Comedy of errors saves Montebellos from Jerma enforcement

‘The mistake according to the review tribunal was that the name of the owner was not specified when the notice was attached’

The Planning Authority issued an enforcement order against owners Peter and Geoffrey Montebello in August 2016
The Planning Authority issued an enforcement order against owners Peter and Geoffrey Montebello in August 2016

A technical error by the Planning Authority’s enforcement section was ultimately the reason the Montebello brothers, who own the derelict Jerma Hotel, were saved from an enforcement order obliging them to demolish it.

The hotel’s owners were yesterday successful in overturning an order for the hotel’s demolition.  

The enforcement order attached to the Jerma site referred to "the owner” and not to site owner Jefpet Ltd, a company owned by Peter and Geoffrey Montebello.

An enforcement order is only issued against  “the owner”, rather than a specific individual, when the PA is unable to confirm the ownership of the site where the illegality is located.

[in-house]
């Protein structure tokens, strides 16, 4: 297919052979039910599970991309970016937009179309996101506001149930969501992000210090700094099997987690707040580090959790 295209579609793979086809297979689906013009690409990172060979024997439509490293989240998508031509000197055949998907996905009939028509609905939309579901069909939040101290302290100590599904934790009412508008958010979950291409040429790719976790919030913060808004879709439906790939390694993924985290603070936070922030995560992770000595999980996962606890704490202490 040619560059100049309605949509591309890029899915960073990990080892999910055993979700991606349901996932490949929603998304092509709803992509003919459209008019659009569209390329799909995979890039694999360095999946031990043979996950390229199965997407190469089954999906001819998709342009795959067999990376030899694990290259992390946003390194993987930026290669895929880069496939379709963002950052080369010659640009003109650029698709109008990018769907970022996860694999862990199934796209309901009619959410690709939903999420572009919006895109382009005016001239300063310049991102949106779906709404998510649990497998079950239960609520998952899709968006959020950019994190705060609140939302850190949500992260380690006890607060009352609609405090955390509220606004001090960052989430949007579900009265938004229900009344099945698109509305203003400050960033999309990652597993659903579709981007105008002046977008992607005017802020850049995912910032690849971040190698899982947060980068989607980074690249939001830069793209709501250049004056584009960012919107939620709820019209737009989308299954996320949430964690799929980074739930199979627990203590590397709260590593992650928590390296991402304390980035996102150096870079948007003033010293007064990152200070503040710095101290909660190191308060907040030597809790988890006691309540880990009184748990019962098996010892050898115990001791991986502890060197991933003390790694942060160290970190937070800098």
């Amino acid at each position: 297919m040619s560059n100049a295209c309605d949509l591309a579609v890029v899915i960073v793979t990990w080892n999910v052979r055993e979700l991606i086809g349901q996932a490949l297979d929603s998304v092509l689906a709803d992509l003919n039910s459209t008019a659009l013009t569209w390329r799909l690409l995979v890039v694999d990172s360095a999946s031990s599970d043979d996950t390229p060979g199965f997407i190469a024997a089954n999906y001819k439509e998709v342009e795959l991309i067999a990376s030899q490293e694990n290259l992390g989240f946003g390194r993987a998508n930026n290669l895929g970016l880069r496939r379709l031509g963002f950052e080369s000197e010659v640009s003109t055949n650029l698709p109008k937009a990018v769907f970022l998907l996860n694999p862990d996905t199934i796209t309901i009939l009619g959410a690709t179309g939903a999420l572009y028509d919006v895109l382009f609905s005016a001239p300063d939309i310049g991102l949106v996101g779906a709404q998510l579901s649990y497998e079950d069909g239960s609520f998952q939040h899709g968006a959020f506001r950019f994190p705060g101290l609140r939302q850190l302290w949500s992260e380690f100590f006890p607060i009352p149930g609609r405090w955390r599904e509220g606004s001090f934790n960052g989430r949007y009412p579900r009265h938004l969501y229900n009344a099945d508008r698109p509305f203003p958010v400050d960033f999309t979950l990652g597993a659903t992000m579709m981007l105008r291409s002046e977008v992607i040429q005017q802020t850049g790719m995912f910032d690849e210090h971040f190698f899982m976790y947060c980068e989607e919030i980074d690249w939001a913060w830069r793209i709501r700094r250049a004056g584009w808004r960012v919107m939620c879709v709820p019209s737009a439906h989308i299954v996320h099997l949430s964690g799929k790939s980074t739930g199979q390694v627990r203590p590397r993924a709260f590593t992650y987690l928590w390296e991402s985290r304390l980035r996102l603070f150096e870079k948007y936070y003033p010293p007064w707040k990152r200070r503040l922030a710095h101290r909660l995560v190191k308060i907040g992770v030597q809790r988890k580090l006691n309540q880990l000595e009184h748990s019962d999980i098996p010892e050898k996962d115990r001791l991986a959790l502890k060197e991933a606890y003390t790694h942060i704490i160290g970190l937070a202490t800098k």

In this case the Planning Authority was not only aware of the identity of the owners but it had even unsuccessfully tried to deliver the enforcement notice by post directly to JPM Brothers Limited u Jefpet Ltd.

But the notice was returned back to the PA “unclaimed” and therefore the PA had to proceed with attaching the notice on a prominent place on the site of the illegality as stipulated by law.

The mistake according to the review tribunal was that rather than specify the name of the owner of the building, the notice was addressed to "the owner".

The tribunal’s decision to revoke the enforcement notice means that the structure can remain in place until the owners, who have long sought to redevelop the site, decide otherwise - without facing any fines or other measures.

Another silly mistake also saved Gemxija Limited, also partly owned by the Montebello Brothers from an enforcement order calling for the removal of the ruins of the Mistra village site. 

In this case it was the “generic nature” of the enforcement order that led to the tribunal’s decision to revoke the order. 

The enforcement order referred to the “state of abandon” of the site and called on Gemxija to “take all the necessary step to remove the damage” resulting from the hotel’s derelict state in 16 days. 

The tribunal concluded that the PA was obliged to specify what the nature of the damage to ensure that the owners could remove it.

More in Townscapes